It’s homosexuality? Let’s face it. This Bromance is.

Even I, a card carrying gay guy, would never sidle up to some guy who is not my boyfriend.

I mean, I have very strong friendships with straight guys. And we even hug hello. It’s lovely. It’s no different than saying hello to a female friend and giving her a peck on the cheek.

But this whole bonding and deep loving thing between two grown men? If it isn’t twisted homosexuality, then I don’t know what it is.

Except for this:

Years ago, when I was the tin man in the Wizard of Oz in this children’s theatre truck show (Oh man), my roommate was the scarecrow. We were excellent friends. Every night in a Day’s Inn.

Then: The wrestling in our underwear began. Which usually ended with us sitting in the bed together, holding hands, watching T.V. I imagined one simple thing: Gay gay this is gay, gay. Take off those drawers.

But it wasn’t? The guy said he looked up to me. He thought I was cool. He said he wasn’t gay but if he was, it was me who he’d be gay for. He said his father was real old and he never got to really bond with him. Ultimately, he lacked male camaraderie, love, affection and he was working that out, underwear wrestling, in a Day’s Inn. And he swore that’s all it was. People.

After a couple of weeks of this carrying on, he had a full blown relationship with the freaky woman who was in love with me who I was in no position to be in love with and told her so.

So perhaps, perhaps, my wrestler really was just a guy looking for a Bromance. It could be true. We were in our twenties and it all felt a little bit like we were twelve and he was working something out. It was sweet and I guess harmless.

So maybe men, all men, need man love. I don’t know. It’s so confusing.

You go to a gay bar in West Hollywood, you used to get a hunky gay guy who waited on you. Now, it’s a sweet Guatemalan woman named Cleritze. There’s no order any longer.

It’s all turned on its ear.

So let whoever wants to have their Bromance. I just find it all a little confusing. I don’t understand what it’s about.

Monday, March 16, 2009

Obama is Up to Something

I believe the president is warning against optimism for a quick recovery for the economy because he knows it will take a few years to switch to our green economy with greater affordable health care.

Sure, we could have another bubble, I guess, in something…and pretend the economy/culture is thriving, but bubbles run out. And when they do, that just means we’ve exhausted the bubble possibilities. Time to change things.

When the economy starts taking off in three years, just in time for the next election, President Obama will be well situated for reelection.

He is up to something.

Friday, March 13, 2009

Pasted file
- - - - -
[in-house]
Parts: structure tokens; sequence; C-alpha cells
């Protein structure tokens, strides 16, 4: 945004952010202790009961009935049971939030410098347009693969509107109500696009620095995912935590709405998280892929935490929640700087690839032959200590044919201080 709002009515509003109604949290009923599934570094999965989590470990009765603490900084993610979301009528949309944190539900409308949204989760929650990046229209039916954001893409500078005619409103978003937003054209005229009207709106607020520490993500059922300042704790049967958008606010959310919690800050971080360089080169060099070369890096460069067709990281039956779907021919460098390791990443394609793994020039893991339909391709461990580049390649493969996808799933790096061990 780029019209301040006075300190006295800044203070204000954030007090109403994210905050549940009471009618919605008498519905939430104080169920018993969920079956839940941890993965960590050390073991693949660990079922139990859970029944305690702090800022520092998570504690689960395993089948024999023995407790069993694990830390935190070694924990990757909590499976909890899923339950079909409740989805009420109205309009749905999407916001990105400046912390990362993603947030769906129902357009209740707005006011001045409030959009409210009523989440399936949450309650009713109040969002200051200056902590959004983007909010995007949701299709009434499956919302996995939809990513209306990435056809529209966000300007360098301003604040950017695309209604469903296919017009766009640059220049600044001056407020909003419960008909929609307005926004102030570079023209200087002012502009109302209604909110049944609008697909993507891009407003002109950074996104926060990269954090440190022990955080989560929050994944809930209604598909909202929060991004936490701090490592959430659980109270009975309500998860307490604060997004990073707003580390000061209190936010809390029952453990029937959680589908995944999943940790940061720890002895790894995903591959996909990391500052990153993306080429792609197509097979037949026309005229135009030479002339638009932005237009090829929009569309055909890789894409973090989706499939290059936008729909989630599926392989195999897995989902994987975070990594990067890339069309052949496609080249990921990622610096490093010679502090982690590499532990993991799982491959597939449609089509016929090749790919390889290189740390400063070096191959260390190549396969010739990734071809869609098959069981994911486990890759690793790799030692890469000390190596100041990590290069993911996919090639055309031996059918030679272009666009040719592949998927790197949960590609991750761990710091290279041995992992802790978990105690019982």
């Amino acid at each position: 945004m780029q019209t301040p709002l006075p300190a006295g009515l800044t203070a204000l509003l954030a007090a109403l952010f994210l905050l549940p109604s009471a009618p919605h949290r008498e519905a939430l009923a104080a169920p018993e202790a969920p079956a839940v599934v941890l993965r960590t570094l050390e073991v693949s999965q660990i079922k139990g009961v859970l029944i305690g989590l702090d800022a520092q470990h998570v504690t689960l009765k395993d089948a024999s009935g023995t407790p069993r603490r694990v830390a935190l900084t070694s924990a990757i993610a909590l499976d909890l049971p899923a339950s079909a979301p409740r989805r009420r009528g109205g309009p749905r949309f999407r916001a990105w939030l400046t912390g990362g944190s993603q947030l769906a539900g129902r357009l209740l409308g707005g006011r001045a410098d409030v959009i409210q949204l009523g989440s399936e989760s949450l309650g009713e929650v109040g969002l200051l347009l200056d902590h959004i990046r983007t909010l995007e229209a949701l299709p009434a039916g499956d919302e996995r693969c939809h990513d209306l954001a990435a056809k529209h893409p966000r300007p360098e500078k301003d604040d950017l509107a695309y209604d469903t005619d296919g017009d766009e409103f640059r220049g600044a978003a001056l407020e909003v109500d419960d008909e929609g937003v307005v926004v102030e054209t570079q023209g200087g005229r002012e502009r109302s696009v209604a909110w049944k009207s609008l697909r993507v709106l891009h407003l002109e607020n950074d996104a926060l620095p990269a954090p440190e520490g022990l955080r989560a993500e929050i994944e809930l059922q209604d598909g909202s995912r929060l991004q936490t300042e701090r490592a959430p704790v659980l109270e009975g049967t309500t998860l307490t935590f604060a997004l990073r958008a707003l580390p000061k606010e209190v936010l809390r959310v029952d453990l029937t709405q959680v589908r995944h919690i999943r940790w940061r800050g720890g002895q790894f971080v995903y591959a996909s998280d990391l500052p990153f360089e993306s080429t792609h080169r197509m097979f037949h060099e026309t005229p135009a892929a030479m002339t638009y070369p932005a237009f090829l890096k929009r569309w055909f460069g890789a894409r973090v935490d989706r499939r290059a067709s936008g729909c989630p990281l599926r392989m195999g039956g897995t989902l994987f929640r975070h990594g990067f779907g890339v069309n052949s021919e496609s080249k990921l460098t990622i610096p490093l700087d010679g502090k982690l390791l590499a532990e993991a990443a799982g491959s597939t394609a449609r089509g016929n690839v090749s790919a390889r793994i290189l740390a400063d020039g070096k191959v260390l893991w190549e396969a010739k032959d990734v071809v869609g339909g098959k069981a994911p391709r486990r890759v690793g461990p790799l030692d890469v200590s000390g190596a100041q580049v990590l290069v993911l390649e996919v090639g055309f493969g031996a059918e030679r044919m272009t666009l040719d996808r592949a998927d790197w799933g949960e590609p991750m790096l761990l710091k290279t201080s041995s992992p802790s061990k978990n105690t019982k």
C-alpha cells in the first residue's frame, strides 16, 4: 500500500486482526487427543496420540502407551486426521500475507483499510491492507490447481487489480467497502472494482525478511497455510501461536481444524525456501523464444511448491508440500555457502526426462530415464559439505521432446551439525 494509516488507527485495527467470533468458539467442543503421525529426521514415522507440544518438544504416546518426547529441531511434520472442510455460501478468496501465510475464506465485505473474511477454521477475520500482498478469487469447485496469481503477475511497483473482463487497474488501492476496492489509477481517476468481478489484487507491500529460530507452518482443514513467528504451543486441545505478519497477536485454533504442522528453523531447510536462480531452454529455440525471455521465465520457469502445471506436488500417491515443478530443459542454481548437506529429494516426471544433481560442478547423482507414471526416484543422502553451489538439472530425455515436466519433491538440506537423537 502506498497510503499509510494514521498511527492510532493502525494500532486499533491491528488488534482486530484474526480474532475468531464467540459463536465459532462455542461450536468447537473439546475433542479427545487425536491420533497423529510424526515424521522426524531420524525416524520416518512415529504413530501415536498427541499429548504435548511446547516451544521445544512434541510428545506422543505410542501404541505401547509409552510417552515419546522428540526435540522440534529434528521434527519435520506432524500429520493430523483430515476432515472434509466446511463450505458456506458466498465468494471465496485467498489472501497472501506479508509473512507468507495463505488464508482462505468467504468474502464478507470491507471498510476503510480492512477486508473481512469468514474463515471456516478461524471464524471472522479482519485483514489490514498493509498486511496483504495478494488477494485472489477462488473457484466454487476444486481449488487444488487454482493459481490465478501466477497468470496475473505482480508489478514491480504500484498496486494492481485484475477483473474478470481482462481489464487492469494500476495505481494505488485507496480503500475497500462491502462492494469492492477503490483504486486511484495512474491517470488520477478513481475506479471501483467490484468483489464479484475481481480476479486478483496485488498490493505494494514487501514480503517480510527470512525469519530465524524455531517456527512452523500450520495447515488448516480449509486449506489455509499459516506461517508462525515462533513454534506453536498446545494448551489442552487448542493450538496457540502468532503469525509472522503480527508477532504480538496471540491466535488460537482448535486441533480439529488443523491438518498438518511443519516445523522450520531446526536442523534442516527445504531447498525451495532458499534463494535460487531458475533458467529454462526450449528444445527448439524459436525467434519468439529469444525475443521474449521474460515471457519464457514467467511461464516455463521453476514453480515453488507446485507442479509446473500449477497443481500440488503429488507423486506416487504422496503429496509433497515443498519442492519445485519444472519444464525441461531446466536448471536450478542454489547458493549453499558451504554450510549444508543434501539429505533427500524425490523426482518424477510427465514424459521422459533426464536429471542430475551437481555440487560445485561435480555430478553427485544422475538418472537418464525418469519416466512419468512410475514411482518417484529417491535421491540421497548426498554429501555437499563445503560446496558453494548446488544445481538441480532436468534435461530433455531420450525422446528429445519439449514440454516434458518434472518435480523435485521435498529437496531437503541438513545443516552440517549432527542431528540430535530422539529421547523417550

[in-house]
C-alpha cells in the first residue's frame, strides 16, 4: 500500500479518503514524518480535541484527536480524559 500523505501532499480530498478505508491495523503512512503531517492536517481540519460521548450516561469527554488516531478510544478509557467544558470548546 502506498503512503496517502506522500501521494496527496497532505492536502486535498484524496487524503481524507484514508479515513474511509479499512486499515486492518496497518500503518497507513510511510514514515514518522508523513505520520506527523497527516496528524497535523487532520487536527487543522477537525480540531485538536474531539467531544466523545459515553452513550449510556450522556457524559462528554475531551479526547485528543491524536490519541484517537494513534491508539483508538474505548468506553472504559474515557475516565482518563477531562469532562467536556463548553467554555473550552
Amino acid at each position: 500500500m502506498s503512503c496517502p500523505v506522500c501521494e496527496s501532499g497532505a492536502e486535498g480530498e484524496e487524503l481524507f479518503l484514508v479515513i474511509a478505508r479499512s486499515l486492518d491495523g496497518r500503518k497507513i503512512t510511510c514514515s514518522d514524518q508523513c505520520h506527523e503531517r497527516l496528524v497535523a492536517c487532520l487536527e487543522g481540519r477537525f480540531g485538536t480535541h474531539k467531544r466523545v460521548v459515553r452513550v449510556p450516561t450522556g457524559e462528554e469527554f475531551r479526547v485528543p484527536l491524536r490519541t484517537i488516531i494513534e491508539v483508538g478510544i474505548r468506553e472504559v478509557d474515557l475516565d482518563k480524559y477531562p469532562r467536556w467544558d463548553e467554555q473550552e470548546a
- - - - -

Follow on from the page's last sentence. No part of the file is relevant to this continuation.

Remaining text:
Queens is the Future

From the window of my apartment in New York you can see the sign, "Queens is the Future."

Adam, my Recognized-by-the-state-of-California-Domestic-Partner, made a tuber about it.

Thursday, March 12, 2009

Separate but What?

I think of Ann Coulter, Rush, the others…and I say, sure, the gimmick used to work…

The problem with the howlings of the right is the judgmental brimstone.

They don’t see it as fervor, but that’s all it is. An addiction to adrenalin.

A very large fear danced very large.

People, especially black and white thinking people, want to feel separate and better. I understand it. I want to feel separate and better, too. But I fight it. Strive all, sure. But why not give other people health care, too, while you go after your mania? Or understand people who are not as strong or as smart as you are? Or as thin or as energetic or as assertive. Or as greedy.

You are not better. Get off the fear wagon and join us. We’ll have you. Jump in. Use your intelligence to solve problems. Do not to run away from challenges with your smiling chime, “The free market will take care of it.”

You’re smart people. Help out. Join us. Make it all work better. Get in there and figure out some efficient ways to do things. And we’ll grow on that.

Wednesday, March 11, 2009

Central European Ball Cutters

I was reading in the newspaper tonight about legal castration in The Czech Republic for sex offenders.

Sure, why not?

A couple of years ago, traveling around Germany, we went to a medieval punishment museum. I thought the punishments were equal to the crimes. Big masks with waggy tongues for those who talk too much, stockades for thieves, a cage here and there for the morally repugnant…

Is corporal punishment crueler than living in a cell? I don’t think so.

If I had to choose between thirty days in a cage in the town square having people throw garbage at me or three years in a dark cell, I’d take the cage and the garbage.

Now, if I was a sex offender (and I am so grateful that I don’t find anyone under twenty-five years old attractive), but if I was a sex offender…and I just could not control myself, I guess I would just ask to fix it. Just do it. Fast. Cut them. Dice them. Call it a day.

Tuesday, March 10, 2009

The Cabin Life

Strangely, living in New York City in a studio apartment, is like a trek back in time. No dishwasher. Laundry in the basement. Not so much space. You know, the rough life.

I wonder why we shy away from small labors. They make you feel very in control of your life.

Though I am completely more comfortable with house living, this small apartment living is worth mentioning. It forces you to be very introspective. Spare. Almost Japanese. I feel less crass, yet oddly downscale, too.

But purer. Closer to the bone.

Am I shallow to respond so much to my surroundings?